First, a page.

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My Reading Portfolio

July 5, 2021

I haven’t met anybody as devoutly fanatic about books as I am in real life. This love of mine can turn aggressive, even generously self-depreciative, which is a source of concern. I maintain a digital library simply because there won’t be enough room for all the books if I build for myself a physical library (Now you know how to impress me 😉). I spend literally hours fretting about organization, intensely debating with myself what parameters to organize under, designing programs to maintain a catalog, devising makeshift ways to register progress and so on.

The most painful task for me, however, is choosing what book to read next. Bear with me if this sounds ridiculous. It is less ridiculous than what most people do these days. Hours of negotiation goes into deciding what to read next. To ensure I utilize my time optimally. This might seem trivial but it isn’t. Imagine picking up a book that required pre-requisite knowledge. Reading it is wasting time because nothing registers. So, it boils down to a dependency problem. But that can be solved with trees? One problem: Those trees can get very large. Pruning? No, what we need is prudent decision making.

Four parameters

Interest. I am human and a reckless reader. If I lose interest in a book, I’ll leave it right then, no questions asked. So, I have to make sure I pick up only those books that I want to read.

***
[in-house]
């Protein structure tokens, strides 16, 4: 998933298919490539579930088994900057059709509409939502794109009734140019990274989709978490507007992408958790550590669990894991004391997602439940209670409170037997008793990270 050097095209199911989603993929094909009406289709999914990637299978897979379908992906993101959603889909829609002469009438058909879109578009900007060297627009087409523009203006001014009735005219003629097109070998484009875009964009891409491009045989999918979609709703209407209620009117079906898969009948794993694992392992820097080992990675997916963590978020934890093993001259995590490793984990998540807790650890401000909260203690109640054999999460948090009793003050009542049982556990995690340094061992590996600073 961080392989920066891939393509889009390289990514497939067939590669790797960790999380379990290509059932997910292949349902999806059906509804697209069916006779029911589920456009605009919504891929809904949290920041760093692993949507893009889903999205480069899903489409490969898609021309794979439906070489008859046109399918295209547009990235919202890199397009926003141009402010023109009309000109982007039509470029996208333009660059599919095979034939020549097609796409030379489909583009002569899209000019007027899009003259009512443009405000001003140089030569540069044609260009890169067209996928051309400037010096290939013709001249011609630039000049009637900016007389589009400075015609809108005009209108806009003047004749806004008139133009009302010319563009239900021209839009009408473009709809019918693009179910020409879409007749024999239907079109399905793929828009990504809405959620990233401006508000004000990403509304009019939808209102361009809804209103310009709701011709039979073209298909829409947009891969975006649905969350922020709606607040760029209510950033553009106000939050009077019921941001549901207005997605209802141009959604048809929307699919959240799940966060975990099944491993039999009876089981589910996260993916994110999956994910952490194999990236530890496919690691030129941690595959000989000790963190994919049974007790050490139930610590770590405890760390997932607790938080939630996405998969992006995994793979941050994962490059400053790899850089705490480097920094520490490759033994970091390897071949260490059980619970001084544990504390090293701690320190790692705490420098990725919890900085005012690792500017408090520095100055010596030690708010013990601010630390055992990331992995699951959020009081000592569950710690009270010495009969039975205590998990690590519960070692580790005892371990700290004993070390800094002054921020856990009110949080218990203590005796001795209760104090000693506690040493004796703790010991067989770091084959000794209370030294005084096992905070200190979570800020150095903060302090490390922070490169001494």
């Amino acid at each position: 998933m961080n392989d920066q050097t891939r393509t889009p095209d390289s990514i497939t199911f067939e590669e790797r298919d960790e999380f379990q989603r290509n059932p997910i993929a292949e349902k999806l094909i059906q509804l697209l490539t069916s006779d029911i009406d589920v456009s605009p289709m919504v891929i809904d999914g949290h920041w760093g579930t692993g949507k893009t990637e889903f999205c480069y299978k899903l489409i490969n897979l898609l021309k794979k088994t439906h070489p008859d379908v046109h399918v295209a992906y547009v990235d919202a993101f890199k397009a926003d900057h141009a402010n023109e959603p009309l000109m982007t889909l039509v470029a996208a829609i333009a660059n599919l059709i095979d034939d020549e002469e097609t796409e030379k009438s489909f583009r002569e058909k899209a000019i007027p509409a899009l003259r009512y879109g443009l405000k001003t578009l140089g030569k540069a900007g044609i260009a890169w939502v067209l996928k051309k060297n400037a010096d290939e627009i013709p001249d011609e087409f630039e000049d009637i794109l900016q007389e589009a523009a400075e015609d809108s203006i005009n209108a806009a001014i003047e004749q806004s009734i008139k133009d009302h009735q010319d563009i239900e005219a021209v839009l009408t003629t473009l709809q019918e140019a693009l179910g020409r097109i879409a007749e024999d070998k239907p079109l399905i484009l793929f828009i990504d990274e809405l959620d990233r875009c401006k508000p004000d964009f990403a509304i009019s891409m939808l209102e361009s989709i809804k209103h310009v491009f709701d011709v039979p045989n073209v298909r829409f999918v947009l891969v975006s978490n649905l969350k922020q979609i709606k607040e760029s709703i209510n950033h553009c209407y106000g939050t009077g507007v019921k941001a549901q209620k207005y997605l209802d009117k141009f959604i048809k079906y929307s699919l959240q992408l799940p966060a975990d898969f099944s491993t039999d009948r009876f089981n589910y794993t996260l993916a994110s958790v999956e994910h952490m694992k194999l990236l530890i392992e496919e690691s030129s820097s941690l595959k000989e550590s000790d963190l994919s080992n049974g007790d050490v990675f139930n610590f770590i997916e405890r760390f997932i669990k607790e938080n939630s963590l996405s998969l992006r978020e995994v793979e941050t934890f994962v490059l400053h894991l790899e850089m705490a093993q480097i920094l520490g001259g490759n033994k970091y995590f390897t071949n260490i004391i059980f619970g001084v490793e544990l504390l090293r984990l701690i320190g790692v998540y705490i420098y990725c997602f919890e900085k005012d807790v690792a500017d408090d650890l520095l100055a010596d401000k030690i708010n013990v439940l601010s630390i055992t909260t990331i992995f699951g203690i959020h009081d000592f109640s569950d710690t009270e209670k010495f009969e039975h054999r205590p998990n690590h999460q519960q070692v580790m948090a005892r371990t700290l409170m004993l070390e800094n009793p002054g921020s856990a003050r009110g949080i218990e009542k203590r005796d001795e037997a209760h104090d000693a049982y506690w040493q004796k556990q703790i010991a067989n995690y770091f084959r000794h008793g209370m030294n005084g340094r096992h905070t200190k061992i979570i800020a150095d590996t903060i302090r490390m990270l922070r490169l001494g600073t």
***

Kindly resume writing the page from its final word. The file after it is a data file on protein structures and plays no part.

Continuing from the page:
Utility. For eg, I love Harry Potter. Let me put away my current read and pour over the entire HP universe? No. The next question is: How much utility will I derive from the book I am about to read? Is it a good investment? Will it help me in acheiving my goals?

Experts. I believe we are the greatest fools if we can’t learn from the mistakes of those who already committed them. In terms of books, I look up to what others suggest. Mostly, the old and wise are eager to share their knowledge.

Content. This is me getting judgemental. If I have a chose between a finely written old masterpiece and a lousily written contemporary masterpiece, I’ll probably go with the old one. I can’t stand poor writing. I want to derive more than just the concepts. But what if the new book has more relevant ideas? As I said, it isn’t always easy.

My portfolio

I read multiple books together. So, I devised a so-called “reader’s portfolio” – a term borrowed from investing. It is a bunch of categories and I actively endeavor to maintain that proportion in my current readings.

  1. Non-fiction
    • History
    • Finances
      • Economics
    • Psychology
    • Philosophy
    • Culture & Geography
  2. Revisits
  3. Tech
  4. Science
    • Mathematics
    • Engineering
    • Fundamental Sciences
  5. Literature
    • Poetry
    • Contemporary
    • Classics

In conclusion

All these elaborate schemes are far from perfect and I know it. But at least, it’s a start. These crude ideas give me a basic idea of where I should be headed so that I don’t go crazy.

Basil | @itbwtsh

Tech, Science, Design, Economics, Finance, and Books.
Basil blogs about complex topics in simple words.
This blog is his passion project.